WHYY's ArtWorks draws on performing and visual arts stories from its sister PBS stations to bring viewers a geographically diverse arts experience.



Featured Artists: Michelle Kaptur, Matt O’Brien and Daniel Mollohan, Rene Magritte, & The Isabella Stewart Gardner Museum

A long awaited cleaning reveals wonderful colors never seen before, a glassblower adds an emotional touch to her creations, a journalist and photographer come together to reveal the dark side of Vegas, and the ordinary becomes the extraordinary.

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Episode Highlights:

The Isabella Stewart Gardner Museum

Finally, for the first time in nearly half a century, the tapestries within the Isabella Stewart Gardner Museum in Boston, Massachusetts have been cleaned and restored. It was an exhaustive, seven month process, but the resulting splendor of these refurbished 16th century Flemish creations is more dazzling than ever imagined.

  • The Isabella Stewart Gardner Museum

Michelle Kaptur

Michelle Kaptur creates her blown art glass in Bend Oregon. Michelle has been blowing glass since 1975, when she became the second woman in Oregon to take up the craft. She earned her Bachelor of Fine Arts Degree at Pacific North West College of Arts in Portland Oregon, after which she spent 10 years learning the basics of glass-blowing.

Michelle then shifted artistic gears and spent several years painting, which “put together all the composition, color and design concepts I learned in school. When I came back to glass. I had a much stronger sense of the kinds of design choices I wanted to make and why. I feel my work became ‘my work’ after this.”

Michelle blew glass with Icefire Glassworks and Alder House before opening her own glass blowing studio, Glass Dancing in Bend Oregon in 1994. The first Soulbursts were made in 1994. In 2005 Michelle launched the SoulBursts website so that her cremation memorials would be available to a larger audience. Several galleries around the country feature Michelle’s art glass pieces and she is widely collected.


Matthew O’Brien and Daniel Mollohan

Matthew O’Brien is an author and journalist who’s lived in Las Vegas since 1997. His first book, Beneath the Neon: Life and Death in the Tunnels of Las Vegas, chronicles his adventures in the city’s underground flood channels. His second book, My Week at the Blue Angel: And Other Stories from the Storm Drains, Strip Clubs, and Trailer Parks of Las Vegas, is a creative-nonfiction collection set in off-the-beaten-path Vegas. He’s the founder of Shine a Light, a community project that provides housing, drug counseling, and other services to the people living in the drains, and is currently enrolled in UNLV’s master of fine arts creative-writing program.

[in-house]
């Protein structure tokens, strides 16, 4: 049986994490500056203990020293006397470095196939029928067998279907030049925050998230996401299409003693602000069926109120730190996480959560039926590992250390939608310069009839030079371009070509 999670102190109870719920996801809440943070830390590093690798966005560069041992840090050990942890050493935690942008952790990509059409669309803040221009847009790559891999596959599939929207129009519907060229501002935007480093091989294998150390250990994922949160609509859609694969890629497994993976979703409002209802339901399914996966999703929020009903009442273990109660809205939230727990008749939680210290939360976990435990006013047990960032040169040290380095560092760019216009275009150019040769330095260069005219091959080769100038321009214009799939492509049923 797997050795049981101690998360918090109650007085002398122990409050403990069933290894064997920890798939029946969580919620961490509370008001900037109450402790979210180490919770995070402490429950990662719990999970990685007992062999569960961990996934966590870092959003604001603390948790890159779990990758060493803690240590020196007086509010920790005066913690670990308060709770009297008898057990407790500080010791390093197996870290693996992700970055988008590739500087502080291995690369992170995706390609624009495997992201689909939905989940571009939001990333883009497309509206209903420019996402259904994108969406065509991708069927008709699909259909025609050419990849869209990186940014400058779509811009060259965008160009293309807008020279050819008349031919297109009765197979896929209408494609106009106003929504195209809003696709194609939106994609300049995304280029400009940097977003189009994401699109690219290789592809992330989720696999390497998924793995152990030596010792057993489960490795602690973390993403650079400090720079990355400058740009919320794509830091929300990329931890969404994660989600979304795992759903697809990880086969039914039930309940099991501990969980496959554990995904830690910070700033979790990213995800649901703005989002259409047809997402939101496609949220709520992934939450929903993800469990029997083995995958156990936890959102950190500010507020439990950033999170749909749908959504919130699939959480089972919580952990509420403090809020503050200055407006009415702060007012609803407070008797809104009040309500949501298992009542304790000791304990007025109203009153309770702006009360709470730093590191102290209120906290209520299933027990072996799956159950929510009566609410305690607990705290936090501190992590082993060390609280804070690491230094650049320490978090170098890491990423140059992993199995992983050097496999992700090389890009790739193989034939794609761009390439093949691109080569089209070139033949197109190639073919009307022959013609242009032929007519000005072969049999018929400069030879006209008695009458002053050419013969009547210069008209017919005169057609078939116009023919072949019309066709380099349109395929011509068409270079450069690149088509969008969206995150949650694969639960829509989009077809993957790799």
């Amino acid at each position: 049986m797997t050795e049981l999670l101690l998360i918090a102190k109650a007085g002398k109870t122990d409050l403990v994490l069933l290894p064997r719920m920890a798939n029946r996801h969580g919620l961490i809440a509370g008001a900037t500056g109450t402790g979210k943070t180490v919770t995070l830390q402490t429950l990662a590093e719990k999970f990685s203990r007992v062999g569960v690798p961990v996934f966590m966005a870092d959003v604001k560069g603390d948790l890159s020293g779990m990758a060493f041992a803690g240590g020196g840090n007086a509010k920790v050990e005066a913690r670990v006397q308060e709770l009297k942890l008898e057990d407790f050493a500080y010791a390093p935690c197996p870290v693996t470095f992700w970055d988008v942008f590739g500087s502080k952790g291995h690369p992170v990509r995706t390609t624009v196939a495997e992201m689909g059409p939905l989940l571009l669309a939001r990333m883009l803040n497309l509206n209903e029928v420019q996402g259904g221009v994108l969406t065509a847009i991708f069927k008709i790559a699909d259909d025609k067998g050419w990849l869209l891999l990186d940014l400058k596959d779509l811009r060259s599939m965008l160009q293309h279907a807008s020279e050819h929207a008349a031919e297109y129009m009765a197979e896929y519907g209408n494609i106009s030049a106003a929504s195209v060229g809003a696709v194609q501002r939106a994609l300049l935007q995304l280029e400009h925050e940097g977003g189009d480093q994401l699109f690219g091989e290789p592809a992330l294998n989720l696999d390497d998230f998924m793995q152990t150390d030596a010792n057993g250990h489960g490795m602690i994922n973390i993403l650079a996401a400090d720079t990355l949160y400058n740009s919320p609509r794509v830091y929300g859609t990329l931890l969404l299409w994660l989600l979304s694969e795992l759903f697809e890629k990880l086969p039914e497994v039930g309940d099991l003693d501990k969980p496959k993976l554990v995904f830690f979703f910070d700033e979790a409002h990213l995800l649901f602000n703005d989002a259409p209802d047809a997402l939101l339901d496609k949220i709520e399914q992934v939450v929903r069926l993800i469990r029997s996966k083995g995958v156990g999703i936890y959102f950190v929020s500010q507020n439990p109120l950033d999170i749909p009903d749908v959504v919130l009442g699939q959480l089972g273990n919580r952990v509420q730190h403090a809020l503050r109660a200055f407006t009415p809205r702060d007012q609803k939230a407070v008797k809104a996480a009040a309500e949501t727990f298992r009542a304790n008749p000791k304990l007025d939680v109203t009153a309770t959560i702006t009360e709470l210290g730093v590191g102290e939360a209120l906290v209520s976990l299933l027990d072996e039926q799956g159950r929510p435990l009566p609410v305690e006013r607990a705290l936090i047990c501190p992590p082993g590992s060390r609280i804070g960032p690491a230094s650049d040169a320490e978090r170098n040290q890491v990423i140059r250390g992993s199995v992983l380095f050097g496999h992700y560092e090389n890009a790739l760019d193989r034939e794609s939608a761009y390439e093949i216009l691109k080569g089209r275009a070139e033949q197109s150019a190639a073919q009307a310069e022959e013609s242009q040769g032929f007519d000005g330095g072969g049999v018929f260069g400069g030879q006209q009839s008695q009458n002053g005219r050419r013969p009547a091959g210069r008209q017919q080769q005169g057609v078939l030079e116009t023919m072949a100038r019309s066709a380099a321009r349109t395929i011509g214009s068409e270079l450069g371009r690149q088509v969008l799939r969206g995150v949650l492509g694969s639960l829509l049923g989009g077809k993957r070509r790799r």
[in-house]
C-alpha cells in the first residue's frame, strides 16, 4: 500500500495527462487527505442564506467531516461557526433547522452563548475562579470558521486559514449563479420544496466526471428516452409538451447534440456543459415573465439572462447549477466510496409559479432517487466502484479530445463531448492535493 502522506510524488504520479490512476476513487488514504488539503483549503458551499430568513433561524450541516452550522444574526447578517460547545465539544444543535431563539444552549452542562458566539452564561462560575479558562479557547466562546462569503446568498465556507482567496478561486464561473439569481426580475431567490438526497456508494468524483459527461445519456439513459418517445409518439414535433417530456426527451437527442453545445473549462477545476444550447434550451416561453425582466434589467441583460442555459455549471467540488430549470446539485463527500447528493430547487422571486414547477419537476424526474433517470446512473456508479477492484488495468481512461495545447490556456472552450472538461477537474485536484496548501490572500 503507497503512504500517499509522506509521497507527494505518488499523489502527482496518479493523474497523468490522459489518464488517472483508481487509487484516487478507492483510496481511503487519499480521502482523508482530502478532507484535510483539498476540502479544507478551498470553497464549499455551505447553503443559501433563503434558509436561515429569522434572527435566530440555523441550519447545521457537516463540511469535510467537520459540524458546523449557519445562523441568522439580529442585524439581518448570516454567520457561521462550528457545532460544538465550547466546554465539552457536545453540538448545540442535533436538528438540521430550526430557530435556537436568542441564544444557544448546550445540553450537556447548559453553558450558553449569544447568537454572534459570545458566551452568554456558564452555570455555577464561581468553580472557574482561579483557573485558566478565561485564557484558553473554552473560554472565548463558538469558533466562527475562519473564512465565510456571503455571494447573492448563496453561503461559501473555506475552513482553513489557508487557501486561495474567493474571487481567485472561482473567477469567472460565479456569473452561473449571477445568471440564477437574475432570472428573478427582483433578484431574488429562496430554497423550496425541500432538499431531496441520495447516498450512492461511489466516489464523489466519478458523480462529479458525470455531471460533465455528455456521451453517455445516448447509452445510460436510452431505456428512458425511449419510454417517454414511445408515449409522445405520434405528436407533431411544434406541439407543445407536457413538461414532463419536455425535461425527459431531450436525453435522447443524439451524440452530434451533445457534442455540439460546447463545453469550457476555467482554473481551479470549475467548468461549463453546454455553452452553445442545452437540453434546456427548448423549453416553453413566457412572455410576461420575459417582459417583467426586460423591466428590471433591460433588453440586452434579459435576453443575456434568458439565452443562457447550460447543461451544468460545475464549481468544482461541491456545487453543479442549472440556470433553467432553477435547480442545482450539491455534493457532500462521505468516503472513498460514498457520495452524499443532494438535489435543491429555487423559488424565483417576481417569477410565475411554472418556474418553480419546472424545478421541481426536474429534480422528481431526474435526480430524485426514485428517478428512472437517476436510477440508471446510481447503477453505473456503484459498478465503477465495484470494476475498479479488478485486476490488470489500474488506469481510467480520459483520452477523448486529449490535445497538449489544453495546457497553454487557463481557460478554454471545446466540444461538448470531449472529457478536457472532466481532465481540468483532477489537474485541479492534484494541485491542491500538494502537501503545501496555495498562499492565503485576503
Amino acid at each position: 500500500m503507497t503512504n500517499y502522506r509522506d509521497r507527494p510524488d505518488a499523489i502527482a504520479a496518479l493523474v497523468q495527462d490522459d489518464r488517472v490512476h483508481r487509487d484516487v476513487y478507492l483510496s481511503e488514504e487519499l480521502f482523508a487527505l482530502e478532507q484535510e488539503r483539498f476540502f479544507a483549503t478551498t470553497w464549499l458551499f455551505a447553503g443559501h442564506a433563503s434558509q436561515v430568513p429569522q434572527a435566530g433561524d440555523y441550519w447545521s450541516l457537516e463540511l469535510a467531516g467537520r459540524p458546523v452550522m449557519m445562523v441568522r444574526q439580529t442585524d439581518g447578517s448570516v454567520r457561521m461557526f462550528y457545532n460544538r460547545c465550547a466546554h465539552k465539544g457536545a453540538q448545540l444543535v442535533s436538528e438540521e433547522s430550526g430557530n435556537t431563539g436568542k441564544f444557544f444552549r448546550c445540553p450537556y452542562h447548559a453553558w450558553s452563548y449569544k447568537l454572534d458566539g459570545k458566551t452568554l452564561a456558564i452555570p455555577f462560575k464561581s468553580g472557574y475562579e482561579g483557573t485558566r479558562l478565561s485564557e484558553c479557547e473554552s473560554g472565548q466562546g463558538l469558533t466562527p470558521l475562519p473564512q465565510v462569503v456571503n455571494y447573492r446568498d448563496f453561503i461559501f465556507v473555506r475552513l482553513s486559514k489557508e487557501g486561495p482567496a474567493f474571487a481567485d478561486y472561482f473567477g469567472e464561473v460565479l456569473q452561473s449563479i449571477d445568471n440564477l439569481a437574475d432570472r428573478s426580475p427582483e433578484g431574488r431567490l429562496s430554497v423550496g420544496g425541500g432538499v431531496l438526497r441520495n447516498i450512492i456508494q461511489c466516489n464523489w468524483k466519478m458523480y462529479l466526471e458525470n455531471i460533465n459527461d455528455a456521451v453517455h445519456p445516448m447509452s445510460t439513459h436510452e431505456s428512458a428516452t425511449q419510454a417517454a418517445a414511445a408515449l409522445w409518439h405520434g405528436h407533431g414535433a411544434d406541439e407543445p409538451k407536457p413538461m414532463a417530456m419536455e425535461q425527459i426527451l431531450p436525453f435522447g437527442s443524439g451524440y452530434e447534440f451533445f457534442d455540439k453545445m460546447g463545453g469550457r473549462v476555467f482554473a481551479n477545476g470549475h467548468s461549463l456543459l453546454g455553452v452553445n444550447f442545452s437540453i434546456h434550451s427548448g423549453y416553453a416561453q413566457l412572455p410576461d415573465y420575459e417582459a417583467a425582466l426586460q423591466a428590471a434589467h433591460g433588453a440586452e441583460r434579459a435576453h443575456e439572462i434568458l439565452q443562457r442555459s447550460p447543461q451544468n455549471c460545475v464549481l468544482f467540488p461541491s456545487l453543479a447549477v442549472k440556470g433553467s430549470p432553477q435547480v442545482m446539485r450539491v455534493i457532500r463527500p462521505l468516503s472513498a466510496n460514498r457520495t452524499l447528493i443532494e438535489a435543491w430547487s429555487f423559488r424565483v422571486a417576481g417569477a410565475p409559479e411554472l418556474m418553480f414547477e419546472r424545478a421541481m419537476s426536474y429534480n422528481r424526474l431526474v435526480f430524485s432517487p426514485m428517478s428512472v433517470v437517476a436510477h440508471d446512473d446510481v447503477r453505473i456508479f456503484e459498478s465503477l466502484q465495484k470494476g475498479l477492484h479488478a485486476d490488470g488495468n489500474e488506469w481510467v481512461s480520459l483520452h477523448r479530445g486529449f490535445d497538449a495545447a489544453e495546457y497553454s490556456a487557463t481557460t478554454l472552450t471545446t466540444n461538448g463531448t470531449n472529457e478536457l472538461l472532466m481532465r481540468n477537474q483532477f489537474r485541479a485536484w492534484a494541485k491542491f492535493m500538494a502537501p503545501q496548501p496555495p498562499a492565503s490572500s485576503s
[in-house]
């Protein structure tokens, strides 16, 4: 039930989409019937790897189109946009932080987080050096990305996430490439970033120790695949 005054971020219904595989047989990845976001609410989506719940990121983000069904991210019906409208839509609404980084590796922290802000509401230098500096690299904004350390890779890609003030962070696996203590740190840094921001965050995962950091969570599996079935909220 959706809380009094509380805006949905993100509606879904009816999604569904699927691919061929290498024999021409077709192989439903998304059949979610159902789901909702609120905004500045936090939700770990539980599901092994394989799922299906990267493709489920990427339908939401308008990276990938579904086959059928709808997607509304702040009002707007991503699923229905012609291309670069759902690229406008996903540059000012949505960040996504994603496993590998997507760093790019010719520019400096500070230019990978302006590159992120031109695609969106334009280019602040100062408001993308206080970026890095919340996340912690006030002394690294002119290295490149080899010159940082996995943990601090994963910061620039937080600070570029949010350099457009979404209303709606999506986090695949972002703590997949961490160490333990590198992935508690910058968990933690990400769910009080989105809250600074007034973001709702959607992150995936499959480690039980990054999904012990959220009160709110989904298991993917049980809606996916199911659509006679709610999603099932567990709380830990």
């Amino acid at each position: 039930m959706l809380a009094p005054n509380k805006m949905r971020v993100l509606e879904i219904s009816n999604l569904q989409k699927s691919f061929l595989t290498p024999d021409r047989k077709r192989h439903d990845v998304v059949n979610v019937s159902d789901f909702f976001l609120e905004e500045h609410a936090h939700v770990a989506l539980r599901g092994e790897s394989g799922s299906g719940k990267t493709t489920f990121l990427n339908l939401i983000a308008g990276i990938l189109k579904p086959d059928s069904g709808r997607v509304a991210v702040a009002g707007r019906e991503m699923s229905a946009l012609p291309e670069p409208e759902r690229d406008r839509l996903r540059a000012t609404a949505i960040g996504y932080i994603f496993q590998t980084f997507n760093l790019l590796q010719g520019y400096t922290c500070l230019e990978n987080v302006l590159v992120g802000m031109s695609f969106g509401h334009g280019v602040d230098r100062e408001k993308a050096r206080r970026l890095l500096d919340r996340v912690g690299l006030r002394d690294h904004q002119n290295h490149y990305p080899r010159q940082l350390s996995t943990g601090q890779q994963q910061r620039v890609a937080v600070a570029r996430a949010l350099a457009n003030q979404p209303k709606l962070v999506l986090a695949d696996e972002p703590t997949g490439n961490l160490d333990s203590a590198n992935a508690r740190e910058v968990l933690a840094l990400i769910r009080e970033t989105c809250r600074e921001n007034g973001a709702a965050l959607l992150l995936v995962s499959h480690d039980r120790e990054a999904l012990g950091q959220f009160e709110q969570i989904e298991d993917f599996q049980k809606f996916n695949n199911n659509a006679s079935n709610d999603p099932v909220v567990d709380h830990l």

“From retracing a murderer’s escape route and learning how to make meth from a tunnel dweller to partying with naked crackheads and dancing under the MGM Grand, this photo-filled account proves that the only place more surreal than the Vegas Strip is beneath it.”

Wired


  • Beneath the Neon

    Photo by Daniel Mollohan

René Magritte

Belgian painter, draughtsman, printmaker, sculptor, photographer and film maker. He was one of the major figures of Surrealism and perhaps the greatest Belgian artist of the 20th century. His work, while lacking the drama of conventional stylistic development, continued to be admired during the later years of his life, in spite of changes in fashion, and can be said to have continued to grow in popularity and critical esteem after his death. (Oxford Press)

  • The Lovers, by René Magritte. Wikipedia.



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